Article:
Diana Nyad: 62-Year-Old Not Letting Jellyfish Stings Stop Historic Swim

Alex KayCorrespondent ISeptember 25, 2011

BEVERLY HILLS, CA - APRIL 15:  Swimmer Diana Nyad speaks onstage during the Women's Sports Foundation's 'Billie Awards' held at the Beverly Hilton Hotel on April 15, 2008 in Beverly Hills, California.  (Photo by Frederick M. Brown/Getty Images)
Frederick M. Brown/Getty Images

Diana Nyad isn’t giving up on her goal to swim from Cuba to Florida despite being disabled once again on her journey.

Nyad has been preparing to make the swim through the dangerous Florida Straits since January of 2010 and has been training by making endurance swims that last up to 24 hours.

In her trek on August 7th of this year, Nyad attempted to make the 103-mile journey but succumbed to shoulder pain and a crippling asthma attack that left her unable to breath; she gave up after 29 hours in the water.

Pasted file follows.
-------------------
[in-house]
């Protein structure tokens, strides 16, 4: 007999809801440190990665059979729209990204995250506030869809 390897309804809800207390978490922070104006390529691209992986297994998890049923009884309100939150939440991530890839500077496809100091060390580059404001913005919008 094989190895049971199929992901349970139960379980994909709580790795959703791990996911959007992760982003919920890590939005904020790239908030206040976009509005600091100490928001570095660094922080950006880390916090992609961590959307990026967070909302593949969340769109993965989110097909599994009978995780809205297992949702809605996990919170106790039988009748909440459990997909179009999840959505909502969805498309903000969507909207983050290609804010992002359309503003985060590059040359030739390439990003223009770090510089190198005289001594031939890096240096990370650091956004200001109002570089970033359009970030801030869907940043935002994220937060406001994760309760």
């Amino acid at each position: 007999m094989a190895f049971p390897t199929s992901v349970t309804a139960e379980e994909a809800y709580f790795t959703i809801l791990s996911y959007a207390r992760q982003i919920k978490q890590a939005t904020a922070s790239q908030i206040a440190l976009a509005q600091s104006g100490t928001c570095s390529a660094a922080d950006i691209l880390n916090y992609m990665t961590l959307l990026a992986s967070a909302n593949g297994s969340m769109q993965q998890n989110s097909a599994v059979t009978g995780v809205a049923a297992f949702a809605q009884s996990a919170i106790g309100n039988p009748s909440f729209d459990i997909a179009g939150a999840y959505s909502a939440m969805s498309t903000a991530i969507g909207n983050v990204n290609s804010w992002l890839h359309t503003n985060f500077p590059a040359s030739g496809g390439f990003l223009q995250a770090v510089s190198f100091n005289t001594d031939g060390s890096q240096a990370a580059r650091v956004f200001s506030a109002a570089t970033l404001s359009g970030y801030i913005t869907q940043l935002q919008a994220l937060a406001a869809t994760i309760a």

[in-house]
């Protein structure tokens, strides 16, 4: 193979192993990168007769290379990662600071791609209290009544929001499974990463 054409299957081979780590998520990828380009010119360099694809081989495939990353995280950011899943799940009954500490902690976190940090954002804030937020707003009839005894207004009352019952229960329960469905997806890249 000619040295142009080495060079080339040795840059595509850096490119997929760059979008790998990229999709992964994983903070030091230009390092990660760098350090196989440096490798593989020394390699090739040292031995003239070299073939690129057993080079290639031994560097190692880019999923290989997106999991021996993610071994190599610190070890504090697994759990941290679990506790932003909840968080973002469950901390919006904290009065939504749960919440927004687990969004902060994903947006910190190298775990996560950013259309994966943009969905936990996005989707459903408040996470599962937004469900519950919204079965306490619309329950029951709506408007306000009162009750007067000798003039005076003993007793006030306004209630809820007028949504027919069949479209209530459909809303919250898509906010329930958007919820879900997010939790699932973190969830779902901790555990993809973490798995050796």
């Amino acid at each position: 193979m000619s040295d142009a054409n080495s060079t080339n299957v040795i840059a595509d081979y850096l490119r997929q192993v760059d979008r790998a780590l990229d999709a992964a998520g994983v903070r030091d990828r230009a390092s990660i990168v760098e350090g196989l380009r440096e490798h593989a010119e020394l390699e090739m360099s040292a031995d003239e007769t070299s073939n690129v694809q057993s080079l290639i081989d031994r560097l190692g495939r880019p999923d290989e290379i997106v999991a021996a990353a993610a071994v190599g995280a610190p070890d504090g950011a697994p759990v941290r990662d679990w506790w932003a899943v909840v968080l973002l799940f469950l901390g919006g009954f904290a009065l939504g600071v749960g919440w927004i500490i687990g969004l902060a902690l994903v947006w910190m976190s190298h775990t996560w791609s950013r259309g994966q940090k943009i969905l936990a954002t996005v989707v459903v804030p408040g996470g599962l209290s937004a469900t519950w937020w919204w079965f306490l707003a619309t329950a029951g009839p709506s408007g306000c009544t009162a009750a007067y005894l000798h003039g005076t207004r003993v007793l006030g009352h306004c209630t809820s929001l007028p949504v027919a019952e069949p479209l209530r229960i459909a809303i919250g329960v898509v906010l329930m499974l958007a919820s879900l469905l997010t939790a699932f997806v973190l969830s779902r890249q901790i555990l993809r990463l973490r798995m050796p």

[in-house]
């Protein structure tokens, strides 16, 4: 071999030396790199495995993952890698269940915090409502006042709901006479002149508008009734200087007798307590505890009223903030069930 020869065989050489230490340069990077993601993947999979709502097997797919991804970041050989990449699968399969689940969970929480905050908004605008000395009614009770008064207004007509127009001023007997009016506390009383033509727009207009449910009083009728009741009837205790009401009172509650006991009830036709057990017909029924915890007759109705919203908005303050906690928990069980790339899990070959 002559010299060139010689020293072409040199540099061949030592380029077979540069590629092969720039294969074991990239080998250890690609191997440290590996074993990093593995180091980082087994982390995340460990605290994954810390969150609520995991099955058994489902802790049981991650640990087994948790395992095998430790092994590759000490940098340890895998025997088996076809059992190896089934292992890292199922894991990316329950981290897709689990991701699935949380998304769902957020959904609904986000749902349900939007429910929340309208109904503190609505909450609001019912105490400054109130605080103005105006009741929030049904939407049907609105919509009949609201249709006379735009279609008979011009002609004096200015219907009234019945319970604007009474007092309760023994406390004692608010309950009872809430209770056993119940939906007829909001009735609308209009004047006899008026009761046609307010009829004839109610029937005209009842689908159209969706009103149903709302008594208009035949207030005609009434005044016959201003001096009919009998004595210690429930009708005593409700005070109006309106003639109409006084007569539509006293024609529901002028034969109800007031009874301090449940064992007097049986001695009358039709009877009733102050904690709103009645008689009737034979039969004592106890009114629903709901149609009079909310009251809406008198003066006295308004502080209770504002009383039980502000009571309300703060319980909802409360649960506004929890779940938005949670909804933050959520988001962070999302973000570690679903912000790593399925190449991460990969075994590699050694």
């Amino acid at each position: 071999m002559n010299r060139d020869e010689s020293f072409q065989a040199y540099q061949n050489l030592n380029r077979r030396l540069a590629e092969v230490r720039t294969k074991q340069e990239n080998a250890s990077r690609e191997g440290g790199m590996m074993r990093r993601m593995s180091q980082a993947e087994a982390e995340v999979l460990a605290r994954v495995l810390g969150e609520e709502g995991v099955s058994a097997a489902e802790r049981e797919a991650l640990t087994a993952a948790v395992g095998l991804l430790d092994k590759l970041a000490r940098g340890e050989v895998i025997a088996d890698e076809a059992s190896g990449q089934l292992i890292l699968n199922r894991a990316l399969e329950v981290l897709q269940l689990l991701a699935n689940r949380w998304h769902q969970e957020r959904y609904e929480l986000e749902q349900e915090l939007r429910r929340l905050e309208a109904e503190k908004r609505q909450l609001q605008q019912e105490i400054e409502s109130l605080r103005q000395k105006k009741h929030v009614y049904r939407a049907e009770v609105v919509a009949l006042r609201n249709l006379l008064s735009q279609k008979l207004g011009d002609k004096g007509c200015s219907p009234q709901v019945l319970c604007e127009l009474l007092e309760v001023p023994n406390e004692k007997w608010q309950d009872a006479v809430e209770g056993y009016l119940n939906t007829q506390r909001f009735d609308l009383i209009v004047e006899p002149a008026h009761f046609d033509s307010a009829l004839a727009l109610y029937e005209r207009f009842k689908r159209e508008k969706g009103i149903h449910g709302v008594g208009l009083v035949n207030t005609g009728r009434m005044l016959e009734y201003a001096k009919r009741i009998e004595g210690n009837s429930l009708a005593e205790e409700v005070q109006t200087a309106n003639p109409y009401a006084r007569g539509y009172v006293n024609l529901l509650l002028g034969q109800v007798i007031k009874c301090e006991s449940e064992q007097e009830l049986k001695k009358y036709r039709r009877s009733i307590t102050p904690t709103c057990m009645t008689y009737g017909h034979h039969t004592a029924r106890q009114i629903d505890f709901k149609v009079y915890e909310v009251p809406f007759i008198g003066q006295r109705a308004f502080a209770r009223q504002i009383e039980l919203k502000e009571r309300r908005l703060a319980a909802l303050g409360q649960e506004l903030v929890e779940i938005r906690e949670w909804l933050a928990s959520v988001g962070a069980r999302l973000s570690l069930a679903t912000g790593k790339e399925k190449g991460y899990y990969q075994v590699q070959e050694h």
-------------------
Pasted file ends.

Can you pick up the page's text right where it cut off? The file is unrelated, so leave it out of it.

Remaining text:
At 62 years old, you would believe that the 29-hour swim that failed would be enough for Nyad, but she is making another attempt.

She started her second journey on Friday but again was stopped, this time by painful jellyfish stings.

Nyad is attempting to swim across the shark-infested Florida Straits without a cage and will be the first person to successfully do that if she eventually completes her journey.

According to The Telegraph,

“Nyad was removed from the water for treatment, but because she was not out of the water to rest, an independent observer from the International Swim Federation said the endurance swimmer could continue her bid for a record.”

This is a good sign because it seems that Nyad does not plan on quitting anytime soon. She first made an attempt back in 1978 and she has not given up on the goal in all of those years, so why would she stop now.

She is going to get back in the water tonight and it is going to be a critical evening as FOX Sports notes:

“Tonight, her second night in the open water, may be the most critical," Nyad's website said. "Steve Munatones, the independent observer for the International Swim Federation who is accompanying the expedition, says that swimmers have a much better chance of success if they can make it through the second night."